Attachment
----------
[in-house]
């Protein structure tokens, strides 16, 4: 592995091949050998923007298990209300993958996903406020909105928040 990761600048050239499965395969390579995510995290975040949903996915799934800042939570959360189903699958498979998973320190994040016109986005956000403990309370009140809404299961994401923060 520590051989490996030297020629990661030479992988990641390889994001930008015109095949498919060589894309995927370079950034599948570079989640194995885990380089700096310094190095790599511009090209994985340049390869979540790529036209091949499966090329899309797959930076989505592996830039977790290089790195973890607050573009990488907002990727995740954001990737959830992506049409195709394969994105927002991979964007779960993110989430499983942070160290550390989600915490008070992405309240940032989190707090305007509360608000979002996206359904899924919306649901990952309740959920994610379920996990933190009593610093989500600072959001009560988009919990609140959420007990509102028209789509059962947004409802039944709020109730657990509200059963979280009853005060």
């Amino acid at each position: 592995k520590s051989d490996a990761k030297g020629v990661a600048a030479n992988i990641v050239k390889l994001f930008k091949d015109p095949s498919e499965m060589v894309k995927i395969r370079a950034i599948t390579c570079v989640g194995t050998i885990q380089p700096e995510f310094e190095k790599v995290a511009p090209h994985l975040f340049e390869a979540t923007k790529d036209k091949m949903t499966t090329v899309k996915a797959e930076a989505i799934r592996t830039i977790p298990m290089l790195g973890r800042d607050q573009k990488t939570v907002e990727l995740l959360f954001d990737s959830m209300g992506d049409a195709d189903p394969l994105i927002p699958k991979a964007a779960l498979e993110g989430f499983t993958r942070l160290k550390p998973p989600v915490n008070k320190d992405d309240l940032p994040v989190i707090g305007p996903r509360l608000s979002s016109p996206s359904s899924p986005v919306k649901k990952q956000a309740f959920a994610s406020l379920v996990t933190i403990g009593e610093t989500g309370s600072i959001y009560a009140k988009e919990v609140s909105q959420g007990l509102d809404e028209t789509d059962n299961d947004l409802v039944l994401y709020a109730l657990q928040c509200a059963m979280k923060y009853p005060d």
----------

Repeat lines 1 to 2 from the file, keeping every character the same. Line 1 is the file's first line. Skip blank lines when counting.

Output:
[in-house]
């Protein structure tokens, strides 16, 4: 592995091949050998923007298990209300993958996903406020909105928040 990761600048050239499965395969390579995510995290975040949903996915799934800042939570959360189903699958498979998973320190994040016109986005956000403990309370009140809404299961994401923060 520590051989490996030297020629990661030479992988990641390889994001930008015109095949498919060589894309995927370079950034599948570079989640194995885990380089700096310094190095790599511009090209994985340049390869979540790529036209091949499966090329899309797959930076989505592996830039977790290089790195973890607050573009990488907002990727995740954001990737959830992506049409195709394969994105927002991979964007779960993110989430499983942070160290550390989600915490008070992405309240940032989190707090305007509360608000979002996206359904899924919306649901990952309740959920994610379920996990933190009593610093989500600072959001009560988009919990609140959420007990509102028209789509059962947004409802039944709020109730657990509200059963979280009853005060």